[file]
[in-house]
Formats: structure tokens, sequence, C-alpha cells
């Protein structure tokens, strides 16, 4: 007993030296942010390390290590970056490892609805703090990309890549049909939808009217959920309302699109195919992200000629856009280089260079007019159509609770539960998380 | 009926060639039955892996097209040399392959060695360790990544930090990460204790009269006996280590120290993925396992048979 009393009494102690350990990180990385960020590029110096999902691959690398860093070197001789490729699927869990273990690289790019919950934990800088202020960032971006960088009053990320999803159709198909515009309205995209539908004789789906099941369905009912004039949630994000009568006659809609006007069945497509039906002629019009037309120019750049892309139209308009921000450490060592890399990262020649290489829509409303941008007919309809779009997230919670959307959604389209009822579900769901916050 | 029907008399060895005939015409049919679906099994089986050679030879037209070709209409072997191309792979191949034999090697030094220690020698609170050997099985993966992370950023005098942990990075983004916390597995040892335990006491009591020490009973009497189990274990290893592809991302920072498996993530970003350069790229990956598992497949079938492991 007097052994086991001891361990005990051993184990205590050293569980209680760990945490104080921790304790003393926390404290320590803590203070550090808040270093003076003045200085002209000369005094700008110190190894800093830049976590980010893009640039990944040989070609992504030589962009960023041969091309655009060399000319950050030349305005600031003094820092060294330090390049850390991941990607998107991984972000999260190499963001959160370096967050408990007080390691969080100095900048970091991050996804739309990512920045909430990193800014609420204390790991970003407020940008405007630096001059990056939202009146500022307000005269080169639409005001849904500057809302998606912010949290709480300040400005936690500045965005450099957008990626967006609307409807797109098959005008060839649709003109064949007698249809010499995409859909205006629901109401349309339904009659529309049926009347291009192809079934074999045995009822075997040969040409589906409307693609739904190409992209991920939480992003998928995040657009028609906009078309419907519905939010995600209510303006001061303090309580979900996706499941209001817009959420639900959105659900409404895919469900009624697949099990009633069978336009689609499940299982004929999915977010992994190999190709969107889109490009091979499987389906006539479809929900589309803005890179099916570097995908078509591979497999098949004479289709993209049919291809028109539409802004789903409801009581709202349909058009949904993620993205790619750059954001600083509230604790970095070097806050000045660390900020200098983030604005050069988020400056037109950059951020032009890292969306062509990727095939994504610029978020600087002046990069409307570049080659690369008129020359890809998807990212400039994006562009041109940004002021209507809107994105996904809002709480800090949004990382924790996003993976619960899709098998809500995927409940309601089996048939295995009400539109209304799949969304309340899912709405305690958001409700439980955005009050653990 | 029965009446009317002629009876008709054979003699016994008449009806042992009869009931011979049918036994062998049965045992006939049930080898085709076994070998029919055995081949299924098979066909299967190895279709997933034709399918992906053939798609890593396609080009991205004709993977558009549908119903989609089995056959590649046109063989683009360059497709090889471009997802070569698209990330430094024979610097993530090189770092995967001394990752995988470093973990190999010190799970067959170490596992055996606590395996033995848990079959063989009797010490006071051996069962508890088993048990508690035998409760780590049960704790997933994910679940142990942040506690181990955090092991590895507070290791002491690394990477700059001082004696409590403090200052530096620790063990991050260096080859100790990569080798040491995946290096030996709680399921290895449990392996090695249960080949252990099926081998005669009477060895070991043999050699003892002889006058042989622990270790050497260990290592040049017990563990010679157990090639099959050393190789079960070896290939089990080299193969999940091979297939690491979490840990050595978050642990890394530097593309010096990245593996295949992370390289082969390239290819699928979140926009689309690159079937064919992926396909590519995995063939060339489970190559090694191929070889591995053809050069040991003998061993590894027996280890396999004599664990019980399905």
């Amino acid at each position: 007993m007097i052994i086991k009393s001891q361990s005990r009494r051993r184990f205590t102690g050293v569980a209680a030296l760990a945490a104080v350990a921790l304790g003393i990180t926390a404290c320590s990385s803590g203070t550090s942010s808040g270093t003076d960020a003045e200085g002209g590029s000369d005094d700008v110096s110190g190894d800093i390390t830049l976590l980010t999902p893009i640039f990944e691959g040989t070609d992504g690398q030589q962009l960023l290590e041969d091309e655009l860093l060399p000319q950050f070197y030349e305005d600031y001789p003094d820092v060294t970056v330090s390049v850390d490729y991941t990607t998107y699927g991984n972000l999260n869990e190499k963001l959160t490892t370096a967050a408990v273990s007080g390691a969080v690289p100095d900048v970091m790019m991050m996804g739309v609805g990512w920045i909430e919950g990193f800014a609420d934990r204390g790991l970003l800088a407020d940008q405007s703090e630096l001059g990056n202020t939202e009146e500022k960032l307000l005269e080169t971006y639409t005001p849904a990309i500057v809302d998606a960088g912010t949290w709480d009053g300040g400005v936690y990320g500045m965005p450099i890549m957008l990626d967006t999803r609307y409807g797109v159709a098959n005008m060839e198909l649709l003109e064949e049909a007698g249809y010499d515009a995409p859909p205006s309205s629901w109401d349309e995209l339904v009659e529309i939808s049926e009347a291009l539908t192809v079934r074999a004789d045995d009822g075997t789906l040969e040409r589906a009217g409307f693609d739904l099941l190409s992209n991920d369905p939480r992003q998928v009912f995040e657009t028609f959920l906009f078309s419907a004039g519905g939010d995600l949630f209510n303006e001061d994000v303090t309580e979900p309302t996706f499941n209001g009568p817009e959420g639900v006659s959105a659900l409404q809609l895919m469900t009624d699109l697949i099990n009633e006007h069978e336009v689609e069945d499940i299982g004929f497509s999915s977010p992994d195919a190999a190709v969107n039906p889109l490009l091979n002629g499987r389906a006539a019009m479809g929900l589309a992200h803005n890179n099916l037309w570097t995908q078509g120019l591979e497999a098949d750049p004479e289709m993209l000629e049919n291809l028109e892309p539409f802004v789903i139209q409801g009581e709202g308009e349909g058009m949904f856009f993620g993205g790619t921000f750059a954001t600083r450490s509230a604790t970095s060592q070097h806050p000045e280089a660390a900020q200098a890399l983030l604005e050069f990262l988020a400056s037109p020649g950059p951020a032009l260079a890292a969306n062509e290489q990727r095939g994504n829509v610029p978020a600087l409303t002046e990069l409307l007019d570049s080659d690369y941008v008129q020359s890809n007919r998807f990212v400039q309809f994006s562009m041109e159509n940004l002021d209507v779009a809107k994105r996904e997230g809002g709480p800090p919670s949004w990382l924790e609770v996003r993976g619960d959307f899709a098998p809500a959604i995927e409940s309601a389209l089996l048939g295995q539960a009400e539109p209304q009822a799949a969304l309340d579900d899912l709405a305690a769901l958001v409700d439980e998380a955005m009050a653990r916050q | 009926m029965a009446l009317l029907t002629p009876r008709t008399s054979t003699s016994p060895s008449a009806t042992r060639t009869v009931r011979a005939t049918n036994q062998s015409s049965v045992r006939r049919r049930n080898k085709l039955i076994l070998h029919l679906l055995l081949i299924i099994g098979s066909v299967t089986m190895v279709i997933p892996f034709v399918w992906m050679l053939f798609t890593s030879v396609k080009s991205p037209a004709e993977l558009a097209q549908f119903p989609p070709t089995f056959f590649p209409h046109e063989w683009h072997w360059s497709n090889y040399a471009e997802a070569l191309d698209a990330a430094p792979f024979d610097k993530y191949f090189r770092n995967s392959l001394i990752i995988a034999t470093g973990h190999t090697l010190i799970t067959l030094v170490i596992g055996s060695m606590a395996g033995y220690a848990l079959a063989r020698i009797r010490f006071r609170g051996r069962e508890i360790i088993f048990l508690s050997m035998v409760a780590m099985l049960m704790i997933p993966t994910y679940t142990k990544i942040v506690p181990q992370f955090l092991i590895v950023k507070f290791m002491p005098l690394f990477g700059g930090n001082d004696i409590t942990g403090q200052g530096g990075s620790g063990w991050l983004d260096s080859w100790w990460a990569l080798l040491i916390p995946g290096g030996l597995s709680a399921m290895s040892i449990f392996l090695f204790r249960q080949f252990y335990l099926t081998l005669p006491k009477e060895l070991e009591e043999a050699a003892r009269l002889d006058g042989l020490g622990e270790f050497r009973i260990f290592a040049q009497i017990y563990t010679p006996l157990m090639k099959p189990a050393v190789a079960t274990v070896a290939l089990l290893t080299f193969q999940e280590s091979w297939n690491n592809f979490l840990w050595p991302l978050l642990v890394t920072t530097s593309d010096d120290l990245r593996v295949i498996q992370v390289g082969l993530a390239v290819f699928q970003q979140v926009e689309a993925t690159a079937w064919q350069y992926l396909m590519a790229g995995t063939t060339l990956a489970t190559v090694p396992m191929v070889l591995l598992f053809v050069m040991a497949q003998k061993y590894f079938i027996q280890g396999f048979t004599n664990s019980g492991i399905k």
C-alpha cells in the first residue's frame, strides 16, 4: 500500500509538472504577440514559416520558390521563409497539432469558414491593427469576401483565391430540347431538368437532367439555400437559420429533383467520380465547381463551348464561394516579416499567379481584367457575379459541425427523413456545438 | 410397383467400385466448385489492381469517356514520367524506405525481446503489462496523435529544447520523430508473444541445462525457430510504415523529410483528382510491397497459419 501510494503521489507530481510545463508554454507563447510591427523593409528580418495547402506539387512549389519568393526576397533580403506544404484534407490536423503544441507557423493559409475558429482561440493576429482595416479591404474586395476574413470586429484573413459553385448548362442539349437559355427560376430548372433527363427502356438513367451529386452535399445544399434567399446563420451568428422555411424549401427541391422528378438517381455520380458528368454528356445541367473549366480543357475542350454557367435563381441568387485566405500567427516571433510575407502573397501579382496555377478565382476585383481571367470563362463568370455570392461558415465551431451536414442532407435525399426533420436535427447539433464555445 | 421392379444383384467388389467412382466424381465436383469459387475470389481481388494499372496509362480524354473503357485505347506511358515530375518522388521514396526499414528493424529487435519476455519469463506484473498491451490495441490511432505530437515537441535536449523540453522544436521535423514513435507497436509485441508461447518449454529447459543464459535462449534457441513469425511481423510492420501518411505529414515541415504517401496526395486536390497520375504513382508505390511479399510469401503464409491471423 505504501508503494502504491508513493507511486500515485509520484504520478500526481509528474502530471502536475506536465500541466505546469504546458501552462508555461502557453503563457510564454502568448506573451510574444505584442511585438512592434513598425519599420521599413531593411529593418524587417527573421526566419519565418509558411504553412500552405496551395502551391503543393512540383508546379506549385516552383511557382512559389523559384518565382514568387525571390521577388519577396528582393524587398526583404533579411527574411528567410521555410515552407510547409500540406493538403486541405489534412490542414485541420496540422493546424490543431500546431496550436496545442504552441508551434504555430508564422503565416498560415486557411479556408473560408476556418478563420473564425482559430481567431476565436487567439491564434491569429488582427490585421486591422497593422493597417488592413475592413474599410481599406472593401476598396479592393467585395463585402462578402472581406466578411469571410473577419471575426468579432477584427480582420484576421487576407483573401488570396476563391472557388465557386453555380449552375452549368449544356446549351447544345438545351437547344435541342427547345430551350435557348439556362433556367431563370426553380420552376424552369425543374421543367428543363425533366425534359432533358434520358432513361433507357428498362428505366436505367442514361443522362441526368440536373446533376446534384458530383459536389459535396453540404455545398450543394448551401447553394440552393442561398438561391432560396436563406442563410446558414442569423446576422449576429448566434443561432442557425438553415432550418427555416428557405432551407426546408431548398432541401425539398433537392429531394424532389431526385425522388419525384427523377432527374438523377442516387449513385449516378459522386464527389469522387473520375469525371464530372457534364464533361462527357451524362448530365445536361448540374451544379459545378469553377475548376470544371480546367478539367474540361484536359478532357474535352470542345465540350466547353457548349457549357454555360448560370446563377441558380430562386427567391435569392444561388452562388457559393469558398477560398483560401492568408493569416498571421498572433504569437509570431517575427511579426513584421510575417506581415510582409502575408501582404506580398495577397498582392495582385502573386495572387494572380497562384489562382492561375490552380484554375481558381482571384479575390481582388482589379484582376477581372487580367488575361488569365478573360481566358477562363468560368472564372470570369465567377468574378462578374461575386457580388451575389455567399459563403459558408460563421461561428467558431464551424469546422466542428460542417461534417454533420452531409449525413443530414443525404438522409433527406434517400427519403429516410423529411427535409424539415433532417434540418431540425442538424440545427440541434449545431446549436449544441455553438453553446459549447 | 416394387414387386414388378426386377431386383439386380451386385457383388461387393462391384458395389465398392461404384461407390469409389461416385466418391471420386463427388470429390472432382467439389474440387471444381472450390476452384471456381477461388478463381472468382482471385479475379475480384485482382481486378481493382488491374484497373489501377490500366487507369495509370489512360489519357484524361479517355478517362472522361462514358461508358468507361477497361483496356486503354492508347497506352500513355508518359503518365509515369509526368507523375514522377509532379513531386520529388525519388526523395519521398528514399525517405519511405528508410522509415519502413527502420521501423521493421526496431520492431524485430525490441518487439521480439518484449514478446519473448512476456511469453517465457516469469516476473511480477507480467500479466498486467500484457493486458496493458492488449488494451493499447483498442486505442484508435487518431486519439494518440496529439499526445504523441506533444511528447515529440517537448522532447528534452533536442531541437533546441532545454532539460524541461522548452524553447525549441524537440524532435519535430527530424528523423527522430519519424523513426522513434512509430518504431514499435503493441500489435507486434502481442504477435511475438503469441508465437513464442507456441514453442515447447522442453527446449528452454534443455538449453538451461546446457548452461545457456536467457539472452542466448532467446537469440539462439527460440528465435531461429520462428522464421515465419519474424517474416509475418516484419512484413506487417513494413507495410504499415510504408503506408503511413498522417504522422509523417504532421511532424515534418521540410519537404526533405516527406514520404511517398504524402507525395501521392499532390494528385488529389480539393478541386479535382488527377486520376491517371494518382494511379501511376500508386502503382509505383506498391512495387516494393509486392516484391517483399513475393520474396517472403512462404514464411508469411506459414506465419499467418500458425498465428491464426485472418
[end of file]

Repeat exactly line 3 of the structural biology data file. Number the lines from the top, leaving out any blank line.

């Protein structure tokens, strides 16, 4: 007993030296942010390390290590970056490892609805703090990309890549049909939808009217959920309302699109195919992200000629856009280089260079007019159509609770539960998380 | 009926060639039955892996097209040399392959060695360790990544930090990460204790009269006996280590120290993925396992048979 009393009494102690350990990180990385960020590029110096999902691959690398860093070197001789490729699927869990273990690289790019919950934990800088202020960032971006960088009053990320999803159709198909515009309205995209539908004789789906099941369905009912004039949630994000009568006659809609006007069945497509039906002629019009037309120019750049892309139209308009921000450490060592890399990262020649290489829509409303941008007919309809779009997230919670959307959604389209009822579900769901916050 | 029907008399060895005939015409049919679906099994089986050679030879037209070709209409072997191309792979191949034999090697030094220690020698609170050997099985993966992370950023005098942990990075983004916390597995040892335990006491009591020490009973009497189990274990290893592809991302920072498996993530970003350069790229990956598992497949079938492991 007097052994086991001891361990005990051993184990205590050293569980209680760990945490104080921790304790003393926390404290320590803590203070550090808040270093003076003045200085002209000369005094700008110190190894800093830049976590980010893009640039990944040989070609992504030589962009960023041969091309655009060399000319950050030349305005600031003094820092060294330090390049850390991941990607998107991984972000999260190499963001959160370096967050408990007080390691969080100095900048970091991050996804739309990512920045909430990193800014609420204390790991970003407020940008405007630096001059990056939202009146500022307000005269080169639409005001849904500057809302998606912010949290709480300040400005936690500045965005450099957008990626967006609307409807797109098959005008060839649709003109064949007698249809010499995409859909205006629901109401349309339904009659529309049926009347291009192809079934074999045995009822075997040969040409589906409307693609739904190409992209991920939480992003998928995040657009028609906009078309419907519905939010995600209510303006001061303090309580979900996706499941209001817009959420639900959105659900409404895919469900009624697949099990009633069978336009689609499940299982004929999915977010992994190999190709969107889109490009091979499987389906006539479809929900589309803005890179099916570097995908078509591979497999098949004479289709993209049919291809028109539409802004789903409801009581709202349909058009949904993620993205790619750059954001600083509230604790970095070097806050000045660390900020200098983030604005050069988020400056037109950059951020032009890292969306062509990727095939994504610029978020600087002046990069409307570049080659690369008129020359890809998807990212400039994006562009041109940004002021209507809107994105996904809002709480800090949004990382924790996003993976619960899709098998809500995927409940309601089996048939295995009400539109209304799949969304309340899912709405305690958001409700439980955005009050653990 | 029965009446009317002629009876008709054979003699016994008449009806042992009869009931011979049918036994062998049965045992006939049930080898085709076994070998029919055995081949299924098979066909299967190895279709997933034709399918992906053939798609890593396609080009991205004709993977558009549908119903989609089995056959590649046109063989683009360059497709090889471009997802070569698209990330430094024979610097993530090189770092995967001394990752995988470093973990190999010190799970067959170490596992055996606590395996033995848990079959063989009797010490006071051996069962508890088993048990508690035998409760780590049960704790997933994910679940142990942040506690181990955090092991590895507070290791002491690394990477700059001082004696409590403090200052530096620790063990991050260096080859100790990569080798040491995946290096030996709680399921290895449990392996090695249960080949252990099926081998005669009477060895070991043999050699003892002889006058042989622990270790050497260990290592040049017990563990010679157990090639099959050393190789079960070896290939089990080299193969999940091979297939690491979490840990050595978050642990890394530097593309010096990245593996295949992370390289082969390239290819699928979140926009689309690159079937064919992926396909590519995995063939060339489970190559090694191929070889591995053809050069040991003998061993590894027996280890396999004599664990019980399905």